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AlphaCode can now compete with human coders, according to its creator, DeepMind

Do you fear Artificial Intelligence taking over your job? Ironically, programmers, the very set of professionals that build AI, might be the first to be rendered jobless by the invention, according to an update from DeepMind, a subsidiary of Alphabet.

The AI system named AlphaCode is being touted by DeepMind as capable of writing computer programs at a competitive level. All programmers, especially the junior ones, will now perpetually be on their toes if they do not want to fade into irrelevance.

DeepMind confirmed the ability of its AI system by testing it with challenges used in coding competitions. The AI finished within the top 54 percent of coders with flesh and blood. The challenges AlphaCode worked on came from Codeforces, a platform that releases weekly coding problems and ranks coders based on how they perform.

For DeepMind, this result is a remarkable step for unsupervised coding. However, the company admits that the average coder’s skills are not completely replicated by AlphaCode, at least not yet. To be candid, many of the challenges provided by Codeforces won’t even make a difference to an app developer, for example. They are more targeted at algorithms and theoretical computer science concepts that combine logic, maths, and coding expertise.

AlphaCode was given 10 of such challenges, in the same format human coders get them. The AI package then generated multiple solutions and whittled them down, mimicking how humans approach the challenges. Five thousand humans have attempted the same set of problems, and AlphaCode ranked within 54.3 percent of the best responses, giving it an estimated CodeForces Elo of 1238. Of all coders that took the challenges in the last six months, AlphaCode placed with the top 28 percent.

Codeforces founder, Mike Mirzayanov, could not hide his surprise. “I can safely say the results of AlphaCode exceeded my expectations. I was sceptical [sic] because even in simple competitive problems it is often required not only to implement the algorithm, but also (and this is the most difficult part) to invent it. AlphaCode managed to perform at the level of a promising new competitor.”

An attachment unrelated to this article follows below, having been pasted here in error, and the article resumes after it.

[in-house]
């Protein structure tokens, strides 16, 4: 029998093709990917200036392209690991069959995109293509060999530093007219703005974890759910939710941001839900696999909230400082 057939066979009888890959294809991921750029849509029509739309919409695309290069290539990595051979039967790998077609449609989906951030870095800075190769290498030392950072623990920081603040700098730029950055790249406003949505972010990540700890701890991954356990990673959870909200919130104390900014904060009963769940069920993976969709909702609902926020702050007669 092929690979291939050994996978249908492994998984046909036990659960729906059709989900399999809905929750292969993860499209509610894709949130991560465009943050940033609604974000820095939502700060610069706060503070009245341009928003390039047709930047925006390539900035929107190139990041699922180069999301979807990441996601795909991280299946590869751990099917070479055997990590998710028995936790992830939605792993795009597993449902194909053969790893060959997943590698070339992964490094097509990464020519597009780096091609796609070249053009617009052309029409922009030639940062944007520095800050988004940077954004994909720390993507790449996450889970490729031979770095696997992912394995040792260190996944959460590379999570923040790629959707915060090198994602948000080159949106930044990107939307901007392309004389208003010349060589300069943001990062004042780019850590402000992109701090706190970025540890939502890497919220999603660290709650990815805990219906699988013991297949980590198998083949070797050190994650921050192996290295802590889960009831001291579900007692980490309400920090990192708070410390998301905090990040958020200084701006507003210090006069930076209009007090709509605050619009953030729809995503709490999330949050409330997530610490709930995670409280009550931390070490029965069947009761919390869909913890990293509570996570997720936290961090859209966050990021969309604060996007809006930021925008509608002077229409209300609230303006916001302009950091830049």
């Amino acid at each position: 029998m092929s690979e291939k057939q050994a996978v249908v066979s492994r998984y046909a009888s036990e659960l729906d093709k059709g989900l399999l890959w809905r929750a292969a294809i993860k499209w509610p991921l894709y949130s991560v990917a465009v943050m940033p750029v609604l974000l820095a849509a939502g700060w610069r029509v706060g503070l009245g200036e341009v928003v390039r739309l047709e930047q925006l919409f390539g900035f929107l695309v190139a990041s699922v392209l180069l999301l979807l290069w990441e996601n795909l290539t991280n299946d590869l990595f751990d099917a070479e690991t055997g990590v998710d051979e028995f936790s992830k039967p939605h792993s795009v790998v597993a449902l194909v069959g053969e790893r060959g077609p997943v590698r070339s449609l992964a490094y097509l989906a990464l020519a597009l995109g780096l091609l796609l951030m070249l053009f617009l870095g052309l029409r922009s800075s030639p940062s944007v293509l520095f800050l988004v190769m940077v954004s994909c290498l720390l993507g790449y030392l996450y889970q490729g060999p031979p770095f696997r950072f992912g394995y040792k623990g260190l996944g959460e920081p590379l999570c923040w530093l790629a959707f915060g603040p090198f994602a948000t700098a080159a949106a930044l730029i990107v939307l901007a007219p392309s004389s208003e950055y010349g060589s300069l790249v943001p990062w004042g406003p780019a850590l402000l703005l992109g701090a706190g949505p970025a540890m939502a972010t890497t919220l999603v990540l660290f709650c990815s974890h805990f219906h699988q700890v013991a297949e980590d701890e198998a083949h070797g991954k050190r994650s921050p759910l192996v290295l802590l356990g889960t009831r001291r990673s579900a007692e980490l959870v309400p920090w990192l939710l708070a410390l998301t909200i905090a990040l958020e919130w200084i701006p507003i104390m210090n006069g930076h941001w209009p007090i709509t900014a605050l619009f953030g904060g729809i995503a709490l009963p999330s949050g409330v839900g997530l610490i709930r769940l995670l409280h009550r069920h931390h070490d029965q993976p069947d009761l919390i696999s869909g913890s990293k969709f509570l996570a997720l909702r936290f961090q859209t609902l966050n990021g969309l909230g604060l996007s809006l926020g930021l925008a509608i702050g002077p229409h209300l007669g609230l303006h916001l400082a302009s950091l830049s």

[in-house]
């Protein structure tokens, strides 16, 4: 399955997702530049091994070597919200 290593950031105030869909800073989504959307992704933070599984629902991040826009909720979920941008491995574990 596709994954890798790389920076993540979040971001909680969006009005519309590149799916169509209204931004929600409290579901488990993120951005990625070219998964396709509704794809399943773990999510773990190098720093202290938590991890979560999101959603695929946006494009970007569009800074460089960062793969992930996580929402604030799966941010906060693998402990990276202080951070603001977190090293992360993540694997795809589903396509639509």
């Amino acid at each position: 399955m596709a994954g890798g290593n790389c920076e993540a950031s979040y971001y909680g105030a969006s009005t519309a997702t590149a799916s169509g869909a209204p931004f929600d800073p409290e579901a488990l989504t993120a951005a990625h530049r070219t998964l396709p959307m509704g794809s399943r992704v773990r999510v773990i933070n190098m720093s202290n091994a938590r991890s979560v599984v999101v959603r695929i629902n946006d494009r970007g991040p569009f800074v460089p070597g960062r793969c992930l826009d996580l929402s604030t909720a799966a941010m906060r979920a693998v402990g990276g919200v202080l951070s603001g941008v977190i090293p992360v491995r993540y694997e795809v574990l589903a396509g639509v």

In an email to The Verge, a DeepMind principal research scientist, Oriol Vinyals, said that AlphaCode is still in its early stages and not ready for prime-time yet. However, with what the package can do right now, DeepMind is closer to actualizing its vision of writing code that only humans can do for now. Vinyals sees a bright future for AlphaCode, “In the longer-term, we’re excited by [AlphaCode’s] potential for helping programmers and non-programmers write code, improving productivity or creating new ways of making software.”

DeepMind is not the only AI company working on autonomous coding. For instance, Microsoft and OpenAI have worked together on adapting GPT-3 for autocompleting lines of code. GPT-3 is a language-generating program created by OpenAI. To illustrate, this is like Gmail’s feature that suggests words to finish your sentences as you type. Coders using Microsoft’s Visual Studio coding environment will also be familiar with this feature.

Autonomous coding has come a long way but has realistically not come close to replacing human programmers. One of the hurdles they face is buggy code and reproducing copyrighted libraries. However, until their abilities develop and all kinks smoothened out, these AI-powered programs can fill the role of an assistant to human programmers by suggesting lines of code, with room for rejecting problematic suggestions.

Written by HackerVibes

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